Mario Puzo, the bestselling author of "The Godfather" (1969), the co-writer of two Academy Award-winning screenplays based on the book, and seven other novels, died on July 2 of natural causes in his Bayshore, Long Island, home. He was 78, and had just completed work on "Omerta," the last volume in what he considered his Mafia trilogy about morality and power in America. The novel will be published by Random House in July 2000.
Born in 1920 in New York City, Puzo was the son of illiterate Italian immigrants. Following military service in Germany during World War II, he attended City College on the G.I. Bill and began a career writing pulp stories for Male and other now-defunct men's magazines. Harboring greater literary ambitions, Puzo published his first novel, "The Dark Arena," in 1955 to considerable critical acclaim. Maxwell Geismar, writing in the Saturday Review, read it "with the sense of discovery and pleasure that a new talent evokes."
It took Puzo nine years to write his second book, "The Fortunate Pilgrim" (1964), an autobiographical family novel about the Italian immigrant experience. It was hailed as "a small classic" in The New York Times Book Review. Failing to reach a large readership, however, Puzo, supporting a wife and five children, accepted a $5,000 advance from Putnam in order to write a deliberately commercial novel. That book became "The Godfather," which was an immediate bestseller and would go on to sell more than 21 million copies worldwide. Working with director Francis Ford Coppola, Puzo also wrote the screenplays to "The Godfather" and its two sequels.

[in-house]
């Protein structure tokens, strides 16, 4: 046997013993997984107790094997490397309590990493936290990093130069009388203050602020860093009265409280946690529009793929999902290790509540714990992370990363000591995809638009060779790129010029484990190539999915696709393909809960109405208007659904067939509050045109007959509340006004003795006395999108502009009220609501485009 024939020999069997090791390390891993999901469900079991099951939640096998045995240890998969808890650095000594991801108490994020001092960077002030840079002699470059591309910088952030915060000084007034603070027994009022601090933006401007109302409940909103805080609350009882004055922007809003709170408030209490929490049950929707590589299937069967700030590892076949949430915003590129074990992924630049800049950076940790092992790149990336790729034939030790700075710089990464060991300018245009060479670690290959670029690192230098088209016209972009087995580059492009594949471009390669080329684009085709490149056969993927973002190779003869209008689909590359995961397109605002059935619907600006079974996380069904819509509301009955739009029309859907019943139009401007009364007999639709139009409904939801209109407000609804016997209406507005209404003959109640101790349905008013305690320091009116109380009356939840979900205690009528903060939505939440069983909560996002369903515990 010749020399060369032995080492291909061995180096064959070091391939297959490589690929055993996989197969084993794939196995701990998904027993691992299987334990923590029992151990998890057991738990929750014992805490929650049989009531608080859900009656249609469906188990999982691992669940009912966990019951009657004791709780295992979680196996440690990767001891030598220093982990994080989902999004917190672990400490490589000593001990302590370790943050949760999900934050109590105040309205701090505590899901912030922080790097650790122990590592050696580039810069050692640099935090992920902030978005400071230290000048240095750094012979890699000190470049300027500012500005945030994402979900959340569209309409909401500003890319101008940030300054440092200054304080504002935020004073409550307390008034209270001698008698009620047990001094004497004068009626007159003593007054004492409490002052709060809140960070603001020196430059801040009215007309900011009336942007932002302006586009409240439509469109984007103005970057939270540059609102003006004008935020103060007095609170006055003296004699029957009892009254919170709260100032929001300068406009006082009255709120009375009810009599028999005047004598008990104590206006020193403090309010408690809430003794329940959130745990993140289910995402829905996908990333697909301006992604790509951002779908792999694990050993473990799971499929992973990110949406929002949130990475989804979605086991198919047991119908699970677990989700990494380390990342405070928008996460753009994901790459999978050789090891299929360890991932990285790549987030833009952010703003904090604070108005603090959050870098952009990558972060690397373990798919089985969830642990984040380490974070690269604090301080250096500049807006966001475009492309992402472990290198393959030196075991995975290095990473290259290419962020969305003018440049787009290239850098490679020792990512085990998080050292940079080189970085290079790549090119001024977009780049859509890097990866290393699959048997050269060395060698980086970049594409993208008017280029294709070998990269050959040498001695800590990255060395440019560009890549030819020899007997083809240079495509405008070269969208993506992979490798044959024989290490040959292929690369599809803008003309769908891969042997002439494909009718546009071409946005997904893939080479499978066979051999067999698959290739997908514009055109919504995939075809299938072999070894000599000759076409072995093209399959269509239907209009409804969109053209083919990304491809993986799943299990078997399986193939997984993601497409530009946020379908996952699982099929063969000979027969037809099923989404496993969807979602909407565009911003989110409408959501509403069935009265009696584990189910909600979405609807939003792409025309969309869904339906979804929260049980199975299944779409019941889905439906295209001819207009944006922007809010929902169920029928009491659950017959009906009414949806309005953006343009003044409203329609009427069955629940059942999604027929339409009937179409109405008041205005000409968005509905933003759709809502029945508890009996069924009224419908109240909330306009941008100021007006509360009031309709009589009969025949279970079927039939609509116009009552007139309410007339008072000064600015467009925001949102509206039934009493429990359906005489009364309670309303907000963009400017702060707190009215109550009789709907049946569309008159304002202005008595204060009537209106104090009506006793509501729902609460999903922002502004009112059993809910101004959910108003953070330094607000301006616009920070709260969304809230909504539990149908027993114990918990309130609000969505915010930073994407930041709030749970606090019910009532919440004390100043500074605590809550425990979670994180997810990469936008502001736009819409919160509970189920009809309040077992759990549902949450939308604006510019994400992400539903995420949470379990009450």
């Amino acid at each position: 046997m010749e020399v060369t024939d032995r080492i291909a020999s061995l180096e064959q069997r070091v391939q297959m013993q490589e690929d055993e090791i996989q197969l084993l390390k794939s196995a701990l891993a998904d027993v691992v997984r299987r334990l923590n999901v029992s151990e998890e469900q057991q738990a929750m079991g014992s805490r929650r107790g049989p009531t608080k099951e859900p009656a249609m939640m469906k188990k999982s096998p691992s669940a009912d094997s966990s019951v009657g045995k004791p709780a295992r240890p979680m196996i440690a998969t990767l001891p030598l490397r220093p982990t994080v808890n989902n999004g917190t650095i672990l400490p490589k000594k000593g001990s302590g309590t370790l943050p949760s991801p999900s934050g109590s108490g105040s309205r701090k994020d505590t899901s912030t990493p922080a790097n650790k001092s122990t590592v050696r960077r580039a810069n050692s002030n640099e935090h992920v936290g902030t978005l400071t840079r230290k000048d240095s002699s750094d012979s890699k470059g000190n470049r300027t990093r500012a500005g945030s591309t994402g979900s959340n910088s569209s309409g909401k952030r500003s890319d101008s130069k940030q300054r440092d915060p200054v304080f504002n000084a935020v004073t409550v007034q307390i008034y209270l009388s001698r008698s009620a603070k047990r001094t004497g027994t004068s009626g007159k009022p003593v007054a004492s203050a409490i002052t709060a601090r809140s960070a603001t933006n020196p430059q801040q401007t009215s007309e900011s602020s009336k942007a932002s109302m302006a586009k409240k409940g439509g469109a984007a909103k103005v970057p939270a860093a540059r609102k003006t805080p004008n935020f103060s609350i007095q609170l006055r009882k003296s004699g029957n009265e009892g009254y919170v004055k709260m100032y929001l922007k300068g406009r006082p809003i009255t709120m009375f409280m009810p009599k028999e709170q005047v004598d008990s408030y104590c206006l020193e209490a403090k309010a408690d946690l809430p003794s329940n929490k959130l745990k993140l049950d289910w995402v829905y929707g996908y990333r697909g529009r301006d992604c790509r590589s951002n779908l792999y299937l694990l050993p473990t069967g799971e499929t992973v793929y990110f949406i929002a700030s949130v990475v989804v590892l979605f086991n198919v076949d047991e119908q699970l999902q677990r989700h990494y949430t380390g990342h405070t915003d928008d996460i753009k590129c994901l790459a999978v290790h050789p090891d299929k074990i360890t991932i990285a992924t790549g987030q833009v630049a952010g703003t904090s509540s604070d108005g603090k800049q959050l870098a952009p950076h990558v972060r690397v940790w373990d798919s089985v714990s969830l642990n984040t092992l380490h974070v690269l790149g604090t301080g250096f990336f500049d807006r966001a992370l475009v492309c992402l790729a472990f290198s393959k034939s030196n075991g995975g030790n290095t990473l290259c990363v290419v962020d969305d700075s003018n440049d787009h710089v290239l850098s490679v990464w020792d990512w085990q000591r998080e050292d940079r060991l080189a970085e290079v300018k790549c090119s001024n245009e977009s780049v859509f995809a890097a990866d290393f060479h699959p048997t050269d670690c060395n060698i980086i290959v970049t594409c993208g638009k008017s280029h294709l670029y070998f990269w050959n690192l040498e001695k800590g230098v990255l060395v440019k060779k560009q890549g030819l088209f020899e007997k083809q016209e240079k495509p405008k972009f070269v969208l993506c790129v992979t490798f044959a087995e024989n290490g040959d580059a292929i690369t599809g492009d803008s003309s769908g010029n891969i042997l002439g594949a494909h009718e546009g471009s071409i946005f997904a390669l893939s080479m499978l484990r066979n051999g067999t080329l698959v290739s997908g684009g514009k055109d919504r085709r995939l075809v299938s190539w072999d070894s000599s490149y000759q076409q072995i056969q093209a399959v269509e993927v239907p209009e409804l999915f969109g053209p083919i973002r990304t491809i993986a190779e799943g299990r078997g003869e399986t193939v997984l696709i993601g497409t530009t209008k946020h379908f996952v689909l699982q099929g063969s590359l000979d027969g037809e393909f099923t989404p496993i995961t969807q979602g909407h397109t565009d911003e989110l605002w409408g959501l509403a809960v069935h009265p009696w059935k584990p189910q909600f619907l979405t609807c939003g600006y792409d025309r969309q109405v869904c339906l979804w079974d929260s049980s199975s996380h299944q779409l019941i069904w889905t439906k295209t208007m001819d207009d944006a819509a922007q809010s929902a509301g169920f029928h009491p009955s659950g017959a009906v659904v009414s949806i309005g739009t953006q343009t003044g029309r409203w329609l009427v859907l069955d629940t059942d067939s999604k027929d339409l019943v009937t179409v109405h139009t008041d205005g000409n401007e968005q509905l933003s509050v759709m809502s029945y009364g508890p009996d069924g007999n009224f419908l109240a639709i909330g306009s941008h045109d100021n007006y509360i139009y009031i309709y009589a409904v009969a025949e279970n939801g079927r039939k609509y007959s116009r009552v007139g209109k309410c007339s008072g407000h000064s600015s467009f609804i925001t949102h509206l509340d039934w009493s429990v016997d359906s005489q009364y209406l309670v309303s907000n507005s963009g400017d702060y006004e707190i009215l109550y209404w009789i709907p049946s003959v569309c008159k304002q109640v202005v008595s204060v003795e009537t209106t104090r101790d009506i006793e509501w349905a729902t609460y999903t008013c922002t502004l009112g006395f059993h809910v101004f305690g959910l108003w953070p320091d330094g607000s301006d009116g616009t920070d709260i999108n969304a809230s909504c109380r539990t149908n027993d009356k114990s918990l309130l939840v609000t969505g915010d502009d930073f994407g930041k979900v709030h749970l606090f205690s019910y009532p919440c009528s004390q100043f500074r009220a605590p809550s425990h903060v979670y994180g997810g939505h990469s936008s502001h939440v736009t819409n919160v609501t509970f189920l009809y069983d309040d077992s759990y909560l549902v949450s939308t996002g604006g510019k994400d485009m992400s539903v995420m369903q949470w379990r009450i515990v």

A joyful gambler, tennis player and sports fan, Puzo lived what he called a "bourgeois life," with homes in Los Angeles and Long Island, marked by frequent trips to Las Vegas. His fascination with life inside the world of high-stakes casinos informed his bestselling "Fool's Diet" (1978). Six years later, he published "The Sicilian," also a bestseller.
In Hollywood, he was equally successful as the co-writer of screenplays for such diverse movies as "Earthquake," "Superman I" and "Superman II," "The Cotton Club" and "Christopher Columbus." But for all his dabbling in movies, he always regarded himself primarily as an author and wrote all of his books on a 1947 manual typewriter. After "The Fourth K" (1992), a futuristic political thriller about the enduring power of the Kennedy myth, Puzo returned to the Mafia in "The Last Don" (1996), which was greeted warmly by literary critics and fans alike, spending two months on the New York Times bestseller list and becoming the basis of the most highly rated TV miniseries of 1997.
Nearly 30 years ago, Puzo wrote an account of growing up in New York City's Hell's Kitchen for McCall's magazine. Reprinted in "The Immigrant Experience," an anthology edited by Thomas C. Wheeler, Puzo's essay is a kind of credo. To mark Puzo's passing, Book Review publishes it with the kind permission of Doubleday, a division of Random House.